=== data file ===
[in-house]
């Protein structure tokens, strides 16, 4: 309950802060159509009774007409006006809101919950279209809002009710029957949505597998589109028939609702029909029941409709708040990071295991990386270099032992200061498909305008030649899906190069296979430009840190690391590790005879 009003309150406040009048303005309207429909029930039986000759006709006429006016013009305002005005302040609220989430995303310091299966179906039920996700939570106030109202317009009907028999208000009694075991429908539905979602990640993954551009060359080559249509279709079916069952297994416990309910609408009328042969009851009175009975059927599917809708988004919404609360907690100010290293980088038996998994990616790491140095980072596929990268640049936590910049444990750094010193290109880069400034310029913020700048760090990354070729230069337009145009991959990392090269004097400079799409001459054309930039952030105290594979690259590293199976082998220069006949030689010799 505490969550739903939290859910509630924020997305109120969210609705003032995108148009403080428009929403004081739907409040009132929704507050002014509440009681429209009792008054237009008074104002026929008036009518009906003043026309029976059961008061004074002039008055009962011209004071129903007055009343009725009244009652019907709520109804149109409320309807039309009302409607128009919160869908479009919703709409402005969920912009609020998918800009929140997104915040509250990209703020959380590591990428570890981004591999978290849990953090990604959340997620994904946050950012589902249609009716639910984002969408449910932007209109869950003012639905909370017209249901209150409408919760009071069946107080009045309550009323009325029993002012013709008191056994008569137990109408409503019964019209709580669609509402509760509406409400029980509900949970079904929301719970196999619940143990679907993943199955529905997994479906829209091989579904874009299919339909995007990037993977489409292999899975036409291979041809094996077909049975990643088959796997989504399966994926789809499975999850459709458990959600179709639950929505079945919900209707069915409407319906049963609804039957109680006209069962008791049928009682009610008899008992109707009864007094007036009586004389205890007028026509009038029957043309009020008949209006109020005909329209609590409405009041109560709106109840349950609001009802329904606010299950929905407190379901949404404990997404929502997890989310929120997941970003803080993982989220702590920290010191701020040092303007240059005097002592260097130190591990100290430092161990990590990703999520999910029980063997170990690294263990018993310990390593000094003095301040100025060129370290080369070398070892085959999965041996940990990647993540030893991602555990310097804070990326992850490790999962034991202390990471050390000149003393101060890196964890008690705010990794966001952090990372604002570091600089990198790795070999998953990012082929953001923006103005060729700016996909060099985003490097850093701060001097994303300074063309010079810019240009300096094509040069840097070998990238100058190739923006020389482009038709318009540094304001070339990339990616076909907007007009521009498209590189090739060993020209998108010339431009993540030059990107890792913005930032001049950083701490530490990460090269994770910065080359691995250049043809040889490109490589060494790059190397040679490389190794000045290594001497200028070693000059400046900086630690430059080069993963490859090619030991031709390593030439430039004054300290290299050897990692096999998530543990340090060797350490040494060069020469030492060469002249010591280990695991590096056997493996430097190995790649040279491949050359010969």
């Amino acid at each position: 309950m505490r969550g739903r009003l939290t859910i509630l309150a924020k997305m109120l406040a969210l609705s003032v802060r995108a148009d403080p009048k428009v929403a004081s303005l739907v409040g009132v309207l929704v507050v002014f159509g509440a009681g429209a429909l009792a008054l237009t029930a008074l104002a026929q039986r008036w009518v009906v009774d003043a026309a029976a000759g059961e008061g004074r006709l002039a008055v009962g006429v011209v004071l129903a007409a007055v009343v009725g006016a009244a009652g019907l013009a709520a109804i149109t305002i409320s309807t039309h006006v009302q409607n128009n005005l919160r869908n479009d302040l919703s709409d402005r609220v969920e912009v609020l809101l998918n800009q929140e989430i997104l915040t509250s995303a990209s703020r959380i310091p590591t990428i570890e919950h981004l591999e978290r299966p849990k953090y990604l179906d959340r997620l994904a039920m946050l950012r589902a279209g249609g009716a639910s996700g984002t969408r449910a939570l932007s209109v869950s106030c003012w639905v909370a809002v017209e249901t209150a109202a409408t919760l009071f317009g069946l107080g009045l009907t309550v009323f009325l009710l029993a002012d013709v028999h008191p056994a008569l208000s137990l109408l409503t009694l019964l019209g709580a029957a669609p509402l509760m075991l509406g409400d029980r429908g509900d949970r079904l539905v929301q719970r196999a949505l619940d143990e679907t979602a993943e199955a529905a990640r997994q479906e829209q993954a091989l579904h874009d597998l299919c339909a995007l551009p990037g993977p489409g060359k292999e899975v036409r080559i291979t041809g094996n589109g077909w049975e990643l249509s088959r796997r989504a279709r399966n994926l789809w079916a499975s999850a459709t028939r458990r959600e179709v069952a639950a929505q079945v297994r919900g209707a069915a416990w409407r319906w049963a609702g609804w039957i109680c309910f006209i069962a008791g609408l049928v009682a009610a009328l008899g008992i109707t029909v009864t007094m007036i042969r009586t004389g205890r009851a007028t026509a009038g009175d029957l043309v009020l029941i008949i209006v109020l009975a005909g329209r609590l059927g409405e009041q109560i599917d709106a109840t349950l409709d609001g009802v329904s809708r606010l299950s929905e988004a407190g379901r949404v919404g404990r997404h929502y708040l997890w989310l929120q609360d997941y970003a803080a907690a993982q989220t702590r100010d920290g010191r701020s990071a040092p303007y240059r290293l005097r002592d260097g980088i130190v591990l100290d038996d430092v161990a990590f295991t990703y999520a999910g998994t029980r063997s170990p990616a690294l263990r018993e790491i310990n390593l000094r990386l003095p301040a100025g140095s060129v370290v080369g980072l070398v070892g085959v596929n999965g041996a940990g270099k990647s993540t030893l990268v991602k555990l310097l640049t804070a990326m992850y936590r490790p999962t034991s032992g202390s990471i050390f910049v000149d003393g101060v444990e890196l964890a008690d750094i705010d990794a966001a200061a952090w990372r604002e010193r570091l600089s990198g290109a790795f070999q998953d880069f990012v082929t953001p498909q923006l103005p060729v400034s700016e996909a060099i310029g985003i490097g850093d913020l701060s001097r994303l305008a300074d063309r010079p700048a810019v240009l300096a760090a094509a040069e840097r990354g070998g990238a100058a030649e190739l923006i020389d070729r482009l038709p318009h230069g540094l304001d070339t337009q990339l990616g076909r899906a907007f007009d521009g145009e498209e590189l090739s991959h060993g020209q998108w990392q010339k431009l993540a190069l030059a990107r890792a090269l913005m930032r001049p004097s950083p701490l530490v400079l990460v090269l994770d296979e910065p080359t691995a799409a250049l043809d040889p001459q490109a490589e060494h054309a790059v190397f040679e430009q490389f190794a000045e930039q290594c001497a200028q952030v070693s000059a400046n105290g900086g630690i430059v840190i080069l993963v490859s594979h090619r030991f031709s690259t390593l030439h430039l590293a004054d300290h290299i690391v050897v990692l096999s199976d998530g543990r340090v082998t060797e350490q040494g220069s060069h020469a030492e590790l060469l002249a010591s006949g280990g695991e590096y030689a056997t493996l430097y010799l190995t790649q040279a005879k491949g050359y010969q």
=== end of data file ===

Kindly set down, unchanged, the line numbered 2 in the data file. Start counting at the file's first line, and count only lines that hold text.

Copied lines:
């Protein structure tokens, strides 16, 4: 309950802060159509009774007409006006809101919950279209809002009710029957949505597998589109028939609702029909029941409709708040990071295991990386270099032992200061498909305008030649899906190069296979430009840190690391590790005879 009003309150406040009048303005309207429909029930039986000759006709006429006016013009305002005005302040609220989430995303310091299966179906039920996700939570106030109202317009009907028999208000009694075991429908539905979602990640993954551009060359080559249509279709079916069952297994416990309910609408009328042969009851009175009975059927599917809708988004919404609360907690100010290293980088038996998994990616790491140095980072596929990268640049936590910049444990750094010193290109880069400034310029913020700048760090990354070729230069337009145009991959990392090269004097400079799409001459054309930039952030105290594979690259590293199976082998220069006949030689010799 505490969550739903939290859910509630924020997305109120969210609705003032995108148009403080428009929403004081739907409040009132929704507050002014509440009681429209009792008054237009008074104002026929008036009518009906003043026309029976059961008061004074002039008055009962011209004071129903007055009343009725009244009652019907709520109804149109409320309807039309009302409607128009919160869908479009919703709409402005969920912009609020998918800009929140997104915040509250990209703020959380590591990428570890981004591999978290849990953090990604959340997620994904946050950012589902249609009716639910984002969408449910932007209109869950003012639905909370017209249901209150409408919760009071069946107080009045309550009323009325029993002012013709008191056994008569137990109408409503019964019209709580669609509402509760509406409400029980509900949970079904929301719970196999619940143990679907993943199955529905997994479906829209091989579904874009299919339909995007990037993977489409292999899975036409291979041809094996077909049975990643088959796997989504399966994926789809499975999850459709458990959600179709639950929505079945919900209707069915409407319906049963609804039957109680006209069962008791049928009682009610008899008992109707009864007094007036009586004389205890007028026509009038029957043309009020008949209006109020005909329209609590409405009041109560709106109840349950609001009802329904606010299950929905407190379901949404404990997404929502997890989310929120997941970003803080993982989220702590920290010191701020040092303007240059005097002592260097130190591990100290430092161990990590990703999520999910029980063997170990690294263990018993310990390593000094003095301040100025060129370290080369070398070892085959999965041996940990990647993540030893991602555990310097804070990326992850490790999962034991202390990471050390000149003393101060890196964890008690705010990794966001952090990372604002570091600089990198790795070999998953990012082929953001923006103005060729700016996909060099985003490097850093701060001097994303300074063309010079810019240009300096094509040069840097070998990238100058190739923006020389482009038709318009540094304001070339990339990616076909907007007009521009498209590189090739060993020209998108010339431009993540030059990107890792913005930032001049950083701490530490990460090269994770910065080359691995250049043809040889490109490589060494790059190397040679490389190794000045290594001497200028070693000059400046900086630690430059080069993963490859090619030991031709390593030439430039004054300290290299050897990692096999998530543990340090060797350490040494060069020469030492060469002249010591280990695991590096056997493996430097190995790649040279491949050359010969």